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|Genre/Form:||Criticism, interpretation, etc|
|Named Person:||Isabella, Queen of Spain; Isabella, Queen of Spain; Königin I ) Isabella (Kastilien|
|Material Type:||Government publication, State or province government publication, Internet resource|
|Document Type:||Book, Internet Resource|
|All Authors / Contributors:||
Barbara F Weissberger
|ISBN:||0816641641 9780816641642 081664165X 9780816641659|
|Description:||xxvii, 326 pages : illustrations ; 24 cm|
|Contents:||Anxious masculinity --
Fashioning Isabel's sovereignty --
The discourse of effeminacy in Isabelline historiography --
The neo-Gothic theory and the queen's body --
Luis de Lucena and the rules of the game --
The mad queen --
Isabel in the Twentieth Century.
|Responsibility:||Barbara F. Weissberger.|
As queen of Spain, Isabel 1 of Castile (known to history as Isabella the Catholic, 1474-1504) oversaw the creation of Europe's first nation-state and laid the foundations for its emergence as the largest empire the West has ever known--nearly a century before the better known and more widely studied Elizabeth I of England. What we know of this remarkable ruler is typically gleaned from hagiographic texts that negate her power and accept her own propagandistic self-fashioning as legitimate heir, pious princess, devoted wife, and heaven-sent healer of the wounds inflicted on Spain's body politic by impotent kings, seditious nobles, and such undesirable others as Jews, Muslims, and sodomites. Isabel Rules is the first book to examine the formation of the queen's public image, focusing on strategies designed to cope with the ideological and cultural dissonance created by the combination of her gender and her profoundly patriarchal political program for unifying and purifying Spain. Barbara Weissberger identifies two primary and interrelated strategies among the supporters of the queen--often writing in her employ--and her critics. Her loyalists use Marian imagery to portray Isabel as a pious, chaste, and submissive queen consort to her husband Ferdinand, while her opponents imagine the queen as a voracious and lascivious whore whose illicit power threatens the virility of her male subjects and inverts the traditional gender hierarchy. Weissberger applies a materialist feminist perspective to a wide array of texts of the second half of the fifteenth century in order to uncover and study the masculine psycho-sexual anxiety created by Isabel's anomalous power. She then demonstrates thepersistence of the two sides of the propagandistic construction of the Catholic queen, reviewing modern treatments in Francoist schoolbooks and in the fiction of Juan Goytisolo, Alejo Carpentier, and Salman Rushdie. A deconstructio.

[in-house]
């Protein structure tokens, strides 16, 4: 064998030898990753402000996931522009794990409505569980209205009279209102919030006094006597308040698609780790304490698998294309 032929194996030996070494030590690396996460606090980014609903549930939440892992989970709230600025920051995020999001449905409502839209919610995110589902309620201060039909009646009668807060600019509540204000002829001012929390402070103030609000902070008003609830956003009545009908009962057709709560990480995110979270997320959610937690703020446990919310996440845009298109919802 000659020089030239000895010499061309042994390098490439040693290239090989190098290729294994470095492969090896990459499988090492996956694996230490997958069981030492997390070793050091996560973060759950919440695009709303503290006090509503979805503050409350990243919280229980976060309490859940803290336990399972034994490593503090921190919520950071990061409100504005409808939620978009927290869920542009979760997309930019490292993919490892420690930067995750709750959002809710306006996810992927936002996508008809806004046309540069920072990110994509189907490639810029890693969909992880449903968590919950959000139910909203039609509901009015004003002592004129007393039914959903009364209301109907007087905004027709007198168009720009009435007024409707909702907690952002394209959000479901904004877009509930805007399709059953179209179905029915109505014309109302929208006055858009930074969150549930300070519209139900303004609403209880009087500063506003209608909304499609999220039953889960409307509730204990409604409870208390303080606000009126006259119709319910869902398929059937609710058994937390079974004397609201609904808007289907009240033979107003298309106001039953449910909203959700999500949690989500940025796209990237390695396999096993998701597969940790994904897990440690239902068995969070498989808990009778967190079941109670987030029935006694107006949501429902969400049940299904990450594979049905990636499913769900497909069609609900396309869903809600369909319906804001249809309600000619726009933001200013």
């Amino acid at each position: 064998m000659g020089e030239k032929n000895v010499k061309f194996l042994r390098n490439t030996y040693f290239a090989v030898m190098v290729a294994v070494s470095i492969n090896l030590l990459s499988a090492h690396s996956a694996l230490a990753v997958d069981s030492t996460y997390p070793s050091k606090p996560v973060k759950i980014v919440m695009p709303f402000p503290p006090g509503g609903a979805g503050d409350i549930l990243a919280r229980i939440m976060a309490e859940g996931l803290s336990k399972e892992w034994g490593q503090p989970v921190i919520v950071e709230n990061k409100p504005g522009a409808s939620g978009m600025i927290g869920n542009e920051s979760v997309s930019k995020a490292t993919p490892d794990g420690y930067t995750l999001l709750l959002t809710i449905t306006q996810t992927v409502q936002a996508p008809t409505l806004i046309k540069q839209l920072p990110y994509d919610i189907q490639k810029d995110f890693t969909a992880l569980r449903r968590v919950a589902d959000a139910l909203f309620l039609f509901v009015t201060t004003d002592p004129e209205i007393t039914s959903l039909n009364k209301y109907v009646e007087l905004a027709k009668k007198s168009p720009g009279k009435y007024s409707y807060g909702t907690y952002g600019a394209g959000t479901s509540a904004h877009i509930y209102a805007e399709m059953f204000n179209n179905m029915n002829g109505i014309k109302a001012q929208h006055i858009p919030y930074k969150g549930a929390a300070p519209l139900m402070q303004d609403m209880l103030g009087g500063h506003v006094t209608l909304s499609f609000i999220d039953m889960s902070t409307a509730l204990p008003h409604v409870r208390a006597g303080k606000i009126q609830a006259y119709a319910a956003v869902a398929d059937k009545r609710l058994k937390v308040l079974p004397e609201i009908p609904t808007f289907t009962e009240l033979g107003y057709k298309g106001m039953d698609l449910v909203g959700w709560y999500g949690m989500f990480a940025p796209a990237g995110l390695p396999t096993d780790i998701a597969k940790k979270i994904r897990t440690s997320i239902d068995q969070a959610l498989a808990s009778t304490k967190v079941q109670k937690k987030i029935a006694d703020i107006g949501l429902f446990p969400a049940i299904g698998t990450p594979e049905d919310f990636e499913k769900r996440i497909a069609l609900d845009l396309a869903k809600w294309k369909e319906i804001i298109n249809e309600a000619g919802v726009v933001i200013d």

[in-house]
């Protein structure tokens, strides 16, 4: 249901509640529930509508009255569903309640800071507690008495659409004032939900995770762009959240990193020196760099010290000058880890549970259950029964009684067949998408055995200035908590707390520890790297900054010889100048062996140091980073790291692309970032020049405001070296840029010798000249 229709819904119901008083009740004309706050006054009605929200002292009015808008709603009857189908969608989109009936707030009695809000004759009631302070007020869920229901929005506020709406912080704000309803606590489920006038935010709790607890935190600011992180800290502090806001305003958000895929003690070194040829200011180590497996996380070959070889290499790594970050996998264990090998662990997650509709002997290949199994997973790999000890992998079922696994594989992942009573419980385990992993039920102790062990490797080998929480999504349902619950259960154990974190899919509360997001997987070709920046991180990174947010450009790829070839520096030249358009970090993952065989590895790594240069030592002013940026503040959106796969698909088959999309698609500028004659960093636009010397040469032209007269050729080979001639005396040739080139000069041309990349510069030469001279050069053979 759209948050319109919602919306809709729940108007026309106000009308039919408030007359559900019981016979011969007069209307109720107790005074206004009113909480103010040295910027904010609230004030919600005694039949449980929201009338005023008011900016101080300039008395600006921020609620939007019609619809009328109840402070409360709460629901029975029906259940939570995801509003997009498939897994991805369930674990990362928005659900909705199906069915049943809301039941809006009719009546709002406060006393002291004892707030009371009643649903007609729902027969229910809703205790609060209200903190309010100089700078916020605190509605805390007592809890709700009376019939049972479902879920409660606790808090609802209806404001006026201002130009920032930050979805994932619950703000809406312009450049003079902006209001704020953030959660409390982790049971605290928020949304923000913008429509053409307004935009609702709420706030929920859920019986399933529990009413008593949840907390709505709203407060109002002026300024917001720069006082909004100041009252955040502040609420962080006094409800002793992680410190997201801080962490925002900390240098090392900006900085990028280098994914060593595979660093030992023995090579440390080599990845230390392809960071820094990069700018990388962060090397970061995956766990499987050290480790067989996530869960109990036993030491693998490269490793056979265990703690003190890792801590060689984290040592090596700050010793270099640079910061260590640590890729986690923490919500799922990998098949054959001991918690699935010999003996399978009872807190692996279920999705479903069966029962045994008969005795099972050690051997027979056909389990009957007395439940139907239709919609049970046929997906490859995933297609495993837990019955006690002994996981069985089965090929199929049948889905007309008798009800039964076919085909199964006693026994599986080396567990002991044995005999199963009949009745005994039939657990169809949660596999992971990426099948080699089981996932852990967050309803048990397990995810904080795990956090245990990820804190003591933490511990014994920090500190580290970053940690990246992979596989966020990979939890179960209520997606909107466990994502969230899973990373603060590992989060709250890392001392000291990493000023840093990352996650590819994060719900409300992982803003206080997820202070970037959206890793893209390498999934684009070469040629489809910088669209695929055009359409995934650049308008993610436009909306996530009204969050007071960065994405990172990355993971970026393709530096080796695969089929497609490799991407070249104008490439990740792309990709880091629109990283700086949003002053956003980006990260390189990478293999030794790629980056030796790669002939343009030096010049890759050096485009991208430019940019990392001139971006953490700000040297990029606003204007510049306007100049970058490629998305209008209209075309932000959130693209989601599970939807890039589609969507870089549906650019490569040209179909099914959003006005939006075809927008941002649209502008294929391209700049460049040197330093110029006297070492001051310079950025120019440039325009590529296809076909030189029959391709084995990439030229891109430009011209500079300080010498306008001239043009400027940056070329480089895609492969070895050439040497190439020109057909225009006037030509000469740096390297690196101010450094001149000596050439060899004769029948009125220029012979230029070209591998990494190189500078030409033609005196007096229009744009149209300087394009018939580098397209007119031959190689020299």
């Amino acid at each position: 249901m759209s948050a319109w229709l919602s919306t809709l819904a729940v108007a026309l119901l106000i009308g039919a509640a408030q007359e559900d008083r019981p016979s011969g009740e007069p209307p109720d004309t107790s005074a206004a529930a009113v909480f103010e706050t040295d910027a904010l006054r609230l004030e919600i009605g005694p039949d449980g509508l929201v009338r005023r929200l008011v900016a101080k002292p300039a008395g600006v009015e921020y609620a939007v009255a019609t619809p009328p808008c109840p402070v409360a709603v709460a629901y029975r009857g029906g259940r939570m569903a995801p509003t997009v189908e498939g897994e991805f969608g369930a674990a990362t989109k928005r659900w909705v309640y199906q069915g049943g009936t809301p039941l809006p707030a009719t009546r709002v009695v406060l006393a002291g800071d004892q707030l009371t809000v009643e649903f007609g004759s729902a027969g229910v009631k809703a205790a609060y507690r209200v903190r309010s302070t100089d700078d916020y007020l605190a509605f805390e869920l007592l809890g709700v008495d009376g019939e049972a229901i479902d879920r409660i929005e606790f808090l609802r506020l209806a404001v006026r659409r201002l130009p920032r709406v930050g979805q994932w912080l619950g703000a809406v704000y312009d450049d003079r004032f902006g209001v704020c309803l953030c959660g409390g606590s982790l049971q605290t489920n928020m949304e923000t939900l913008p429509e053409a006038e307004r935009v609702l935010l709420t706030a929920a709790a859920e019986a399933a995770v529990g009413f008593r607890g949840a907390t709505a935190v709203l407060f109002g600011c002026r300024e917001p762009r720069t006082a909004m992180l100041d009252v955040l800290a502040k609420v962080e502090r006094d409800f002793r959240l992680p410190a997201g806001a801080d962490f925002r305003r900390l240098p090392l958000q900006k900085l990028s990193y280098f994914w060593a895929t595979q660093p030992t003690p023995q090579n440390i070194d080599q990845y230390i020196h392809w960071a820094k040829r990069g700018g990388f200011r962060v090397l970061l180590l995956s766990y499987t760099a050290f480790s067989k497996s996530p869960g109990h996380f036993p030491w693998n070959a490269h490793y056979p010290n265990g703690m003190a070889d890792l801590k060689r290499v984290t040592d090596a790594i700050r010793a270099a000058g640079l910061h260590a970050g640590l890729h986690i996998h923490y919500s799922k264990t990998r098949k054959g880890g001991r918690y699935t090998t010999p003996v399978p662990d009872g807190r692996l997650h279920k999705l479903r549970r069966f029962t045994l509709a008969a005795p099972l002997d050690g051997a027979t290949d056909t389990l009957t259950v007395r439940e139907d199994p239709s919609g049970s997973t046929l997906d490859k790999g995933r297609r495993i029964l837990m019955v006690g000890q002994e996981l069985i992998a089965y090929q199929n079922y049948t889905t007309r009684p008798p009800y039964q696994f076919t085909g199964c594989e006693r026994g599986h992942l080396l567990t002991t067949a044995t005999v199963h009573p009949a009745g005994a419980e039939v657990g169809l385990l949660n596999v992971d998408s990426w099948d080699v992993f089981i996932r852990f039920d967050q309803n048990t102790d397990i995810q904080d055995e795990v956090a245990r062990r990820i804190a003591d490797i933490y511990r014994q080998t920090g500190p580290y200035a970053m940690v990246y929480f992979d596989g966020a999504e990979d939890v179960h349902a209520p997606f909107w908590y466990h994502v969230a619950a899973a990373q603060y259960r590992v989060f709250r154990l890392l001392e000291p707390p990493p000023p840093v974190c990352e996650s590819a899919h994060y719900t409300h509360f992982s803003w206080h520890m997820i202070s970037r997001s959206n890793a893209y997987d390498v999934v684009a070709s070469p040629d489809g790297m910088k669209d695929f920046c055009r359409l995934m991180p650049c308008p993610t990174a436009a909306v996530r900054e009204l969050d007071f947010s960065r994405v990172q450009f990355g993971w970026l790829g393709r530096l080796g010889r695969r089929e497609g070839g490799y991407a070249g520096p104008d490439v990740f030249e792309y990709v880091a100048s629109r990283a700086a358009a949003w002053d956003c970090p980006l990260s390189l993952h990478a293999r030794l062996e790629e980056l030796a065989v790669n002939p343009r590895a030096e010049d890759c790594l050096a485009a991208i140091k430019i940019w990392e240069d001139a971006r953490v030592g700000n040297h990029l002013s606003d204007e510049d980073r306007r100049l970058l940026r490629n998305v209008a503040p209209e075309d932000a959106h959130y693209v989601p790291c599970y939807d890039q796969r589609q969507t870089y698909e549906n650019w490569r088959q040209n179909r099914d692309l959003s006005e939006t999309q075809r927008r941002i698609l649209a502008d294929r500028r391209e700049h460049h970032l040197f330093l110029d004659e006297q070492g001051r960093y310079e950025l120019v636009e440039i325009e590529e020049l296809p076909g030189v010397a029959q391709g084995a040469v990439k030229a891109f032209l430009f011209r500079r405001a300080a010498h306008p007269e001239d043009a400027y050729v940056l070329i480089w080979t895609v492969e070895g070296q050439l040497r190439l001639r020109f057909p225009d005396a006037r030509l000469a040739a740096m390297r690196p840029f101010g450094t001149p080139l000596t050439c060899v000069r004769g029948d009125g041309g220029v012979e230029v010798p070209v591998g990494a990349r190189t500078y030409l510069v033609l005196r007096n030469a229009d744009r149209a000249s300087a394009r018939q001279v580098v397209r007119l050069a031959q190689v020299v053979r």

- Spanish literature -- To 1500 -- History and criticism.
- Isabella -- I, -- Queen of Spain, -- 1451-1504 -- In literature.
- Women in literature.
- Sex role in literature.
- Isabella -- I, -- Queen of Spain, -- 1451-1504
- Spanish literature.
- Isabella (Kastilien, Königin, I.)